- Last Updated: 20 September 2018 20 September 2018
January 2009 Outing Report.
Yellow Breeches PA
Pulling into the parking lot next to the run below Children's Lake I noticed there was still a hint of green in the grass bordering the stream; a sharp contrast to leafless trees, and anglers bundled up in thick layers of fleece against the 30 degree temps sporting stocking caps and gloves. Water coming out of the lake had the run a balmy 51 degrees, while the main stem was a bone chilling 36.
Will Amland and I pulled in a minute or two late to find Ken Bowyer, Steve Graves, and Steve Fletcher already in the parking lot and mostly rigged up. Walking up to exchange howdies, Ken pointed out Carl Smolka who was already on stream with two browns racked up on a # 22 Zebra Midge.
By the time I got my waders pulled on over layers of clothes, my fingers were slow with cold making it difficult to manage the 7X tippet and tie on a dropper. Will went upstream to check out the pool just below the tube coming out of the lake, took a brown on a Zebra Midge then headed down to find a less crowded spot. There were more anglers along the run than optimum conditions might warrant, but still nowhere near the circus atmosphere I heard someone describe the fishing as he walked by.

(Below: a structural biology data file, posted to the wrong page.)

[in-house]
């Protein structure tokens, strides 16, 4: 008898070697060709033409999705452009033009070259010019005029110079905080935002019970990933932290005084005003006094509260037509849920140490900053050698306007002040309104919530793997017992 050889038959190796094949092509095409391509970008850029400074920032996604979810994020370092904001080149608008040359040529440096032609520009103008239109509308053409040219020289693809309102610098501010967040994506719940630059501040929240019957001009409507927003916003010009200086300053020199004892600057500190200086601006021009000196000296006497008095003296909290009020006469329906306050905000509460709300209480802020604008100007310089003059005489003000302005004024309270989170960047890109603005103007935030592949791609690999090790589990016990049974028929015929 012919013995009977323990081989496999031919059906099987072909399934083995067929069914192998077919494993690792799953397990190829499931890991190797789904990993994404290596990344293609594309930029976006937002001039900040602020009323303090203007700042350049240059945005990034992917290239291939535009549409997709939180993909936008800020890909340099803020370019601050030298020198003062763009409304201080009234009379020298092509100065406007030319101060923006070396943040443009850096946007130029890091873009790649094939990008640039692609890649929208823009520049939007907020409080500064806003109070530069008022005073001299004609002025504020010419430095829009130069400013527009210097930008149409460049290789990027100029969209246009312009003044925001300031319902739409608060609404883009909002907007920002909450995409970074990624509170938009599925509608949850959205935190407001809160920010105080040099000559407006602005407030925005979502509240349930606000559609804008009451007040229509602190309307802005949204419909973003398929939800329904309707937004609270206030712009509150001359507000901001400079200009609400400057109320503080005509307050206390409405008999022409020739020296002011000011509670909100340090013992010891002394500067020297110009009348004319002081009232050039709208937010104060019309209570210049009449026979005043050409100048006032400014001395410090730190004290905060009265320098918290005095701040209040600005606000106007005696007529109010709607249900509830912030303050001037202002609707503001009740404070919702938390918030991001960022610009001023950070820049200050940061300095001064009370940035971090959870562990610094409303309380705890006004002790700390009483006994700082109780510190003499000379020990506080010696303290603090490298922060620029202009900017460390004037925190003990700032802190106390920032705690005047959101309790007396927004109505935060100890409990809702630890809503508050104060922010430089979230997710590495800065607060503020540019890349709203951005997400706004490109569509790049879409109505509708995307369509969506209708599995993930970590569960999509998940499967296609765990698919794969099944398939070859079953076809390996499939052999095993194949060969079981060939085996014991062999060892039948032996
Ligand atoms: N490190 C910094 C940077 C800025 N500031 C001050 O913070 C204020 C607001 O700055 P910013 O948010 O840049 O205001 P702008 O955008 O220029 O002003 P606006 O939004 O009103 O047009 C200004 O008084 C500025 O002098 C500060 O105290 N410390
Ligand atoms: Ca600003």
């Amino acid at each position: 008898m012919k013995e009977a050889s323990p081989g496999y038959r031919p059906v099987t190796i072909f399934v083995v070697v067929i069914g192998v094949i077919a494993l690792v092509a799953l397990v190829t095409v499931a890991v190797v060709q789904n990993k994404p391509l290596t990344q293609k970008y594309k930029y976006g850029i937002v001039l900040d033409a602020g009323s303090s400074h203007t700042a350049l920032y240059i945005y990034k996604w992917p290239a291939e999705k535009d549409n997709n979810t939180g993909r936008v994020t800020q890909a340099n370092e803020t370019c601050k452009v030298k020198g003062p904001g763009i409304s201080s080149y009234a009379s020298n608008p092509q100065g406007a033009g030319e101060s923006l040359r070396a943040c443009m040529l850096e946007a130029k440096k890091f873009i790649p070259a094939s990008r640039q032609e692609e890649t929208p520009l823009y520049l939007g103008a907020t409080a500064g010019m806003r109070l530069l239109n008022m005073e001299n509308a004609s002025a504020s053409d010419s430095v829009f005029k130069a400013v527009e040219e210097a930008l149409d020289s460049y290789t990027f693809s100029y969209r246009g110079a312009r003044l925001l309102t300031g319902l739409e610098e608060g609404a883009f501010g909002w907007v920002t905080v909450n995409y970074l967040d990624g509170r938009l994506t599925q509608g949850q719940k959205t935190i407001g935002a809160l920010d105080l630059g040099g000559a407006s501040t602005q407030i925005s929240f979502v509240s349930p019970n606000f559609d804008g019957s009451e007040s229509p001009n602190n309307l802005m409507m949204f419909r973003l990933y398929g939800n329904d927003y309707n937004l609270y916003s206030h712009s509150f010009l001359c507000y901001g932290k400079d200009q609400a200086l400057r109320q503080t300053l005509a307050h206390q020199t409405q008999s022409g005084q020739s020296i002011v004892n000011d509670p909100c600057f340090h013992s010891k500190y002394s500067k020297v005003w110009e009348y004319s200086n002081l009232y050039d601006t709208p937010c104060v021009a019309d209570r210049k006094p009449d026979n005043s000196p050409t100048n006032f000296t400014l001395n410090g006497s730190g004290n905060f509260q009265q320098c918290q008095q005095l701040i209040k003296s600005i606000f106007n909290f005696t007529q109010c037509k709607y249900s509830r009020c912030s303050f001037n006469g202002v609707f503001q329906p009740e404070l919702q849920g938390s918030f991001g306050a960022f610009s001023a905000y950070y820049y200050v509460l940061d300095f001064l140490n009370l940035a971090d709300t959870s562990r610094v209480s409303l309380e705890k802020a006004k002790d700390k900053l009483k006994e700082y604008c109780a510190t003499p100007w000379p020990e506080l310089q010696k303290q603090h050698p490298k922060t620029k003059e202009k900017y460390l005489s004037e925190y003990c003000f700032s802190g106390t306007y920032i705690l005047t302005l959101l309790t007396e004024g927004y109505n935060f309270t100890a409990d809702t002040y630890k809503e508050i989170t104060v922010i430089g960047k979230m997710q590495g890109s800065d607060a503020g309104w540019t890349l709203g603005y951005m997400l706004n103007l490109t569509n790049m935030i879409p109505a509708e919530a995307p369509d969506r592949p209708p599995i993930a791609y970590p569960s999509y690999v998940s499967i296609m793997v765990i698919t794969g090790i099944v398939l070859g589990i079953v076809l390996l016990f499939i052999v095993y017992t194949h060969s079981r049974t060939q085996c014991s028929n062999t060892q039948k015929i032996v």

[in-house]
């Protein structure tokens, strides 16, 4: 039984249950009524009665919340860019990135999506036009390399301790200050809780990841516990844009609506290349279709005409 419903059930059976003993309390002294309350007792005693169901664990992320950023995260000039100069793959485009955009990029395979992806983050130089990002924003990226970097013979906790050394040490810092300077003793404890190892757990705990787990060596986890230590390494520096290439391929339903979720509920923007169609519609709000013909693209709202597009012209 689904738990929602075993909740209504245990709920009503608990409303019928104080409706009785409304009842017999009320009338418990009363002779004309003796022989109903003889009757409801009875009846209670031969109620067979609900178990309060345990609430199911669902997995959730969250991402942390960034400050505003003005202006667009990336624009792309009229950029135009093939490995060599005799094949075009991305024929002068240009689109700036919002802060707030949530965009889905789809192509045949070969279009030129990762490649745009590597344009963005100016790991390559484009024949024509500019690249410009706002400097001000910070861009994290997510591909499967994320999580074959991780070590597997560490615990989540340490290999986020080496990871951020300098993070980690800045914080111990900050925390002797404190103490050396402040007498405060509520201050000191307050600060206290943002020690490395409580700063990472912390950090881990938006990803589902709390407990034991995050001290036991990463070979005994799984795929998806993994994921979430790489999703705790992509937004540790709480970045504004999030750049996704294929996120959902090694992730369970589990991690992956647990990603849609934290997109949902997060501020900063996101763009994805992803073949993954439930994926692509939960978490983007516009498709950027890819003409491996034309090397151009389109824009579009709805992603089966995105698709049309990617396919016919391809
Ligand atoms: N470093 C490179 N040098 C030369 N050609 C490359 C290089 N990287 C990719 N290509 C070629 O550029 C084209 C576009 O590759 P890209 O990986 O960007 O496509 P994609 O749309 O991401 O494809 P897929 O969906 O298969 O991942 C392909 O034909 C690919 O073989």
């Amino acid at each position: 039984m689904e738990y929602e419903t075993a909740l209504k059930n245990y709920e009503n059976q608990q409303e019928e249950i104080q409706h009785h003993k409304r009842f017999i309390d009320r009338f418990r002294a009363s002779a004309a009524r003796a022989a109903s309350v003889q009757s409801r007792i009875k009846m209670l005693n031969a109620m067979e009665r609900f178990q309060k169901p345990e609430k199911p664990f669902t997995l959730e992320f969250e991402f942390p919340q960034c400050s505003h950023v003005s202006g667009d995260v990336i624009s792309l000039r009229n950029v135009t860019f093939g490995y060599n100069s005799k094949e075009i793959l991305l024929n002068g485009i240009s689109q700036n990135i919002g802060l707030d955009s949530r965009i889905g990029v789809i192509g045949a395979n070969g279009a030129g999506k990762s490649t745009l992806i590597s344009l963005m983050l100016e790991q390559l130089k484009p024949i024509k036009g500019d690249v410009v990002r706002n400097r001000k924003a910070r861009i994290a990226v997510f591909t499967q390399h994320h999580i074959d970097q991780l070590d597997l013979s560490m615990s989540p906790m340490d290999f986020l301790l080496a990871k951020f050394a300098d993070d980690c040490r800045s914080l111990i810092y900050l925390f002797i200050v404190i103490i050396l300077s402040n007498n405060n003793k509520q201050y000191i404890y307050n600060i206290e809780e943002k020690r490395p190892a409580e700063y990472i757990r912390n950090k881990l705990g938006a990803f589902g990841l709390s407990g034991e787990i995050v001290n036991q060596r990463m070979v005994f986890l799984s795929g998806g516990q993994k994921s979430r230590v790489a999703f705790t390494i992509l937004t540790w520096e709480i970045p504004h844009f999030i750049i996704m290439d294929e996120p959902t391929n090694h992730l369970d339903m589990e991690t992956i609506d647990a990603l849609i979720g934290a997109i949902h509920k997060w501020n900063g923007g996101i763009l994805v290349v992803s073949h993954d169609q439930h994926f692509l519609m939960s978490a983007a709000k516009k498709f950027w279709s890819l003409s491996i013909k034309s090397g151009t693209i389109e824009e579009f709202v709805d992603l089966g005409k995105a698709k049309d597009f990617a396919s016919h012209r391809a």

Raising the rod to free my fly from what I thought was moss, a 12 inch brown bucked back fast to my Prince Nymph becoming my first fish of the year. Throughout the morning the fishing was slow and cold, the breeze with enough bite to keep my stocking cap pulled down low on my neck.
Stopping for lunch I checked in on Ken and the two Steves. Ken had just scored with a rainbow on a white minnow proving the fish were interested if presented the correct offering. After lunch we had another go. Working my way down stream I switching sizes and colors of midge pupa and think I missed a soft take. Then, freeing my leader from a rock snag, it shot back into the brush behind me snarling tippet and flies, into a loose ball. As I worked my way through that mess I became curious of all the hoot'n and holler'n from a hole 30 yards downstream. Fishing on down I got close enough to understand they were all casting to one of the albino rainbows that are common to the Breeches. Then after 20 or 30 minutes they suddenly all just gave up at once and left, so I moved in. I never hooked the albino, but did get two fat 14 inch bows stripping a large black gold beadheaded nymph through the deeper water, and another 12 inch brown on deer hair cress bug anchored several inches off the bottom.
A little later, Will who had decided to brave the cold on the main stem, came back up saying he got a nice brown on a caddis pupa before his feet made him give it up. He fished the hole with me for a few a minutes but the bite had cooled and he started back toward the parking lot. Soon after that, a guy with little girl that looked to be about 6-7 joined me, the little girl was showing a definite interest in catching that albino, so I left them to it and ambled back up stream. I found Will, but noticed the other boys had left. We fished the run for another 30 minutes without any strikes then unstrung our rods and called it a day.
I don't think anyone would've have complained if it had been a tad warmer, but for January it was pleasant enough. Will said he saw two small bugs, I didn't see any, but we enjoyed enough success to keep it interesting. The next Outing is to Big Hunting Creek February 21st. Come on out and enjoy it with us.